I received this book free from Netgalley in exchange for an honest review. This does not affect my opinion of the book or the content of my review.The Boy Who Drew Monsters by Keith Donohue
Published by Picador on October 7th 2014
Genres: Gothic, Horror
Amazon | Barnes & Noble | Book Depository
From the New York Times bestselling author of The Stolen Child comes a hypnotic literary horror novel about a young boy trapped inside his own world, whose drawings blur the lines between fantasy and reality.
Ever since he nearly drowned in the ocean three years earlier, ten-year-old Jack Peter Keenan has been deathly afraid to venture outdoors. Refusing to leave his home in a small coastal town in Maine, Jack Peter spends his time drawing monsters. When those drawings take on a life of their own, no one is safe from the terror they inspire. His mother, Holly, begins to hear strange sounds in the night coming from the ocean, and she seeks answers from the local Catholic priest and his Japanese housekeeper, who fill her head with stories of shipwrecks and ghosts. His father, Tim, wanders the beach, frantically searching for a strange apparition running wild in the dunes. And the boy’s only friend, Nick, becomes helplessly entangled in the eerie power of the drawings. While those around Jack Peter are haunted by what they think they see, only he knows the truth behind the frightful occurrences as the outside world encroaches upon them all.
In the tradition of The Turn of the Screw, Keith Donohue’s The Boy Who Drew Monsters is a mesmerizing tale of psychological terror and imagination run wild, a perfectly creepy read for a dark night.
“In the dream house, the boy listened for the monster under his bed.”
Jack Peter hasn’t been the same since he almost drowned when he was seven-years-old. Becoming terrified of the world outside, he’s become something of a recluse for the past three years and his parents, and even doctors, have been struggling to find a reason. When the terrifying things that Jack claims to see become visible to his parents, they begin to think they’re going insane rather than realizing that maybe what their son has been saying isn’t exactly a lie. Is there something supernatural astir or is everyone, in fact, going insane?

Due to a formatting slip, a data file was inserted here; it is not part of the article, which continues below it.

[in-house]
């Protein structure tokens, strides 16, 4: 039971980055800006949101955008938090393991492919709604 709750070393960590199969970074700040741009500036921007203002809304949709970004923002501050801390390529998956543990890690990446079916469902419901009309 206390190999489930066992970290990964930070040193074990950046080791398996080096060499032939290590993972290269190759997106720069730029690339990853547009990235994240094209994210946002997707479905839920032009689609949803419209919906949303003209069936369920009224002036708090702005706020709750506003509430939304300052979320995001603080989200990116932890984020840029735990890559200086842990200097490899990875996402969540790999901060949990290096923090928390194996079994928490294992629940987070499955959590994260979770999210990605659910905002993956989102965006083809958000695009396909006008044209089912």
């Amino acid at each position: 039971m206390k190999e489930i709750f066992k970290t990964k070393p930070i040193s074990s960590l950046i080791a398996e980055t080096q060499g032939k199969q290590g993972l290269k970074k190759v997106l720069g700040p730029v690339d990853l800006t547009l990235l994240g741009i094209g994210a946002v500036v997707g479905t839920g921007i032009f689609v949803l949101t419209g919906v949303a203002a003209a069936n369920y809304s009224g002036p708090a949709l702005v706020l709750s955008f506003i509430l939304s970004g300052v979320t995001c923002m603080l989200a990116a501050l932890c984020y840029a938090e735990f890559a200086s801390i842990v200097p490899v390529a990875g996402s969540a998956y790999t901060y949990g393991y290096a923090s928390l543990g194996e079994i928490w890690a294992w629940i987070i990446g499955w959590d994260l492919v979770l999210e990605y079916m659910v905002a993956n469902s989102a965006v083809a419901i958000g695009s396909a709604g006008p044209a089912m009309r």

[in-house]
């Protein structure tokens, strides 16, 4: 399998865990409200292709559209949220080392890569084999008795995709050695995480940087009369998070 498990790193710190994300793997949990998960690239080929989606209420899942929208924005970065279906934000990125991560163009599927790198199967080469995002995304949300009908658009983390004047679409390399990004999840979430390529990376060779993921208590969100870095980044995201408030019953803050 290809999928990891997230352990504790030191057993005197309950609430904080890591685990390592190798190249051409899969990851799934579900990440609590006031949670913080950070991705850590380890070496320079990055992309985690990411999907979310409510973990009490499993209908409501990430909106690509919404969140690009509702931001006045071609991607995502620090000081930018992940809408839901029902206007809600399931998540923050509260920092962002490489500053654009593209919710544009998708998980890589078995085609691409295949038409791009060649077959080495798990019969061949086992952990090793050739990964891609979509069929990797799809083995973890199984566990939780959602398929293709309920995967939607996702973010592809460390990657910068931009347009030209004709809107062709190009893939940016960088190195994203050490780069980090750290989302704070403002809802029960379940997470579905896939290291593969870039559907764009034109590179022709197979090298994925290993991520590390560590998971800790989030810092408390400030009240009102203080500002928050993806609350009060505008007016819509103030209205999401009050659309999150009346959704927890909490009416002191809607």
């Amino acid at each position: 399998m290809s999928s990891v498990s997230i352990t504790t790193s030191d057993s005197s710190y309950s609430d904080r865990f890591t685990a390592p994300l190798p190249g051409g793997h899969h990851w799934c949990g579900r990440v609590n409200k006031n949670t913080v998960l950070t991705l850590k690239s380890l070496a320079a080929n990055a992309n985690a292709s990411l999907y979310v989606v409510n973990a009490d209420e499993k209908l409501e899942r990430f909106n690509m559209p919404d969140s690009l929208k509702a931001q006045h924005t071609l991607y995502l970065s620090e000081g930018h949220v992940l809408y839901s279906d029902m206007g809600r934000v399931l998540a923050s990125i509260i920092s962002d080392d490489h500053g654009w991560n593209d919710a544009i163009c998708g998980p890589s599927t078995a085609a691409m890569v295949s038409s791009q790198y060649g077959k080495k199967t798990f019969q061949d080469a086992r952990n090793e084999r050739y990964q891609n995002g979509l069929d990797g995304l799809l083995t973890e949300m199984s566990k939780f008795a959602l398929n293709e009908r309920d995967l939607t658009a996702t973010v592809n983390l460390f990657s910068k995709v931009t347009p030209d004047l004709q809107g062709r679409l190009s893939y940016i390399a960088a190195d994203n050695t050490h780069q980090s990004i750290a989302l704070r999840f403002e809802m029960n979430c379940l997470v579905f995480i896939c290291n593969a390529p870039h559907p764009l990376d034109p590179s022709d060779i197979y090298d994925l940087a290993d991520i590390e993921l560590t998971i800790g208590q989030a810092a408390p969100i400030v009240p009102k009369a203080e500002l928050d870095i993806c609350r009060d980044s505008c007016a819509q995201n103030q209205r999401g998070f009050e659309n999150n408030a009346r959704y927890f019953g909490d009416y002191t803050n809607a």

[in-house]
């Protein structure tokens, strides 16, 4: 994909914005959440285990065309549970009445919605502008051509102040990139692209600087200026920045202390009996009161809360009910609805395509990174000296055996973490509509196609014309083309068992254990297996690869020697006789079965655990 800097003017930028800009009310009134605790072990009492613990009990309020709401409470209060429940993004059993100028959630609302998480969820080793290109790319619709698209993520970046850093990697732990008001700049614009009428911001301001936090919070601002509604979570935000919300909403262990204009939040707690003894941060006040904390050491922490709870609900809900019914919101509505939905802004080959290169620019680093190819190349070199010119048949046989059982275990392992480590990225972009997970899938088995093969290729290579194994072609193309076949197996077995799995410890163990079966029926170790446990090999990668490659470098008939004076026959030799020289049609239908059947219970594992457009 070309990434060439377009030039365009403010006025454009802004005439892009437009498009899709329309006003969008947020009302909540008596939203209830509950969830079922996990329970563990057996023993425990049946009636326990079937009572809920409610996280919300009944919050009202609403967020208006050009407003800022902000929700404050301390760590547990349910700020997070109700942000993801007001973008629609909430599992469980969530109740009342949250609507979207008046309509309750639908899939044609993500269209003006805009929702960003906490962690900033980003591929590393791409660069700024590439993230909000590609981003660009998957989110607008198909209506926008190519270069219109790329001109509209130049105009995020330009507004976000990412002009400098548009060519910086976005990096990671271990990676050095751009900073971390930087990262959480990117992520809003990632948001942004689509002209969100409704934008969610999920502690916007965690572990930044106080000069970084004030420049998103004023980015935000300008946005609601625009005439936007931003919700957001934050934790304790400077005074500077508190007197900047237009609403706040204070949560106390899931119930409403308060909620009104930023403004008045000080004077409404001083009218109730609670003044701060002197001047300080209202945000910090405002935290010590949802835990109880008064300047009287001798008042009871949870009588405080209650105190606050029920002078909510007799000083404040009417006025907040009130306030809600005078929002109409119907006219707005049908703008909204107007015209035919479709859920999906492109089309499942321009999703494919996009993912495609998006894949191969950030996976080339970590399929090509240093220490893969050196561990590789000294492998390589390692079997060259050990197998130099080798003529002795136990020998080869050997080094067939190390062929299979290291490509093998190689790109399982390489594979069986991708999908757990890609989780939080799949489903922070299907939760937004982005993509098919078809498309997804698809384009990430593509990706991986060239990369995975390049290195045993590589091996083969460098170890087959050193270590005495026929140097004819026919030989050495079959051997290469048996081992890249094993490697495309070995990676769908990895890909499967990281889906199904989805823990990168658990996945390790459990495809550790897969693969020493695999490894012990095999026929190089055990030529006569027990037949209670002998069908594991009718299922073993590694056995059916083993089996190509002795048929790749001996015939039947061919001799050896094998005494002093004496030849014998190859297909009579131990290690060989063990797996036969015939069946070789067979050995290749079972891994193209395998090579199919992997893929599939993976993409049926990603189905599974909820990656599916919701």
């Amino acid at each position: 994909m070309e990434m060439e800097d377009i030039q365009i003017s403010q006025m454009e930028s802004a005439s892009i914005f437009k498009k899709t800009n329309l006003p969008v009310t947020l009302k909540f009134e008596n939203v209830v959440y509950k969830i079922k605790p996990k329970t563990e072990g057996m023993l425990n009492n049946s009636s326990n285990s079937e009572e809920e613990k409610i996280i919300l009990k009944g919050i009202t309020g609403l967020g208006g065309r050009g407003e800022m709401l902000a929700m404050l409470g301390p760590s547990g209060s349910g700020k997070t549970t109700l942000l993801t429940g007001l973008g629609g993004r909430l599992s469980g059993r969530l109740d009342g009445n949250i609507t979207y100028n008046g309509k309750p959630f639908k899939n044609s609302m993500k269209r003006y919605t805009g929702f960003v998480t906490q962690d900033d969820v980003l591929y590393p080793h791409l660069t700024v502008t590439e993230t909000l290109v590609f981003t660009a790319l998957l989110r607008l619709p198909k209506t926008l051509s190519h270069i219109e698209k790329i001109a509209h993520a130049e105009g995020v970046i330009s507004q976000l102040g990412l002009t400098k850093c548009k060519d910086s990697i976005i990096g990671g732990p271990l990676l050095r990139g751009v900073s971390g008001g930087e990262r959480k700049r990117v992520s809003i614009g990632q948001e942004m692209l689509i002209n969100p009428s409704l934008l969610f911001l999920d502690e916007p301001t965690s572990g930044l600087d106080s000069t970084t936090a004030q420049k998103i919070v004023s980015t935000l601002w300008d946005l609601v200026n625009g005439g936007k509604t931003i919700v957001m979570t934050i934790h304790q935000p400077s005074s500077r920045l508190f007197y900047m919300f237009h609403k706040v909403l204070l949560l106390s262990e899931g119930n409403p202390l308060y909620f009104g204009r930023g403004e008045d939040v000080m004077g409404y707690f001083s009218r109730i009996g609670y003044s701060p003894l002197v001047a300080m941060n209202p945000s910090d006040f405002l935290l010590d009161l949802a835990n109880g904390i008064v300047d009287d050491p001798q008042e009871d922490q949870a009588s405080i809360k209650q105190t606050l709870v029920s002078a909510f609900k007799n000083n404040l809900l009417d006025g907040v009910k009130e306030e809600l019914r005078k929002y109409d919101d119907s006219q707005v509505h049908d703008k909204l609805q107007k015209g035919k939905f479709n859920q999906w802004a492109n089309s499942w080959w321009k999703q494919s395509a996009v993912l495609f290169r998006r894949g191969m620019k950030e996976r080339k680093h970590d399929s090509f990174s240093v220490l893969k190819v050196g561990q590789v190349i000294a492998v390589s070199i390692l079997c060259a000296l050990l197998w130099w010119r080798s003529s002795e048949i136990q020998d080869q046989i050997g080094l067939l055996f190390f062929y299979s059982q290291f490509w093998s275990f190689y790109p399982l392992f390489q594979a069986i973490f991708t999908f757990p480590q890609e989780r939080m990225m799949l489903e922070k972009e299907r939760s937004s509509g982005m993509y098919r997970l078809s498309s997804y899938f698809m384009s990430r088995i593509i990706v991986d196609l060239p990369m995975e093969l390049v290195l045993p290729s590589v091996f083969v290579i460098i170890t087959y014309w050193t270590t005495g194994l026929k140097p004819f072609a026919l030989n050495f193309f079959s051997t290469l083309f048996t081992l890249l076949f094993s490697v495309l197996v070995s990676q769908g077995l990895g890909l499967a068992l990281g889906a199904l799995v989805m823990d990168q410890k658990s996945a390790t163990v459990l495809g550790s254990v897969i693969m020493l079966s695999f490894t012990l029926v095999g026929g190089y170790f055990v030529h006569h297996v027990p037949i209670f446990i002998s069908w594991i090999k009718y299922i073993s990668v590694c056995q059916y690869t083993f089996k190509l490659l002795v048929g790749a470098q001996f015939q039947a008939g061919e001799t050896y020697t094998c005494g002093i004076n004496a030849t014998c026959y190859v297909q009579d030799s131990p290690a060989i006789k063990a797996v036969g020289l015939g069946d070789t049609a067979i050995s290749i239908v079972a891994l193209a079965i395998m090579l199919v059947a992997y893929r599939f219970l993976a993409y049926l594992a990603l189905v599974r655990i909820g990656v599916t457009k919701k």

The slow, subtle build leaves the reader in a constant state of anxiety, unable to differentiate between reality and madness. While not exactly terrifying, despite the depictions of a pale white creature which roams the lands around their home and of the babies that defy gravity by crawling across the walls, this story still manages to leave a slight restlessness in its implications. A comparison to A Turn of the Screw is expected, what with the creepy children and of the general gothic-like atmosphere of panic and terror. Donohue applies an inspirational twist to this tale by granting power behind the monsters to a child. What would cause a child to want to create terrifying monsters in reality? Does he have the power to control their actions or only their existence? And does their existence serve a purpose?
One aspect that could have been dealt with better were the adults. Their continued ignorance of the wrongness of the occurrences is typical yet tiresome. Failing to believe in their young sons seemingly fictitious stories is one thing but it’s a problem when you’re seeing said stories with your own eyes and are still acting oblivious. I would have preferred this story told entirely from the point of view of the children, since their perspective of what was happening left you feeling like a child once again, terrified of the monster under the bed.
Not terrifying, yet still memorable. Donohue impressed me with his prose and capability of maintaining a mysterious edginess. I will definitely be seeking out his earlier works.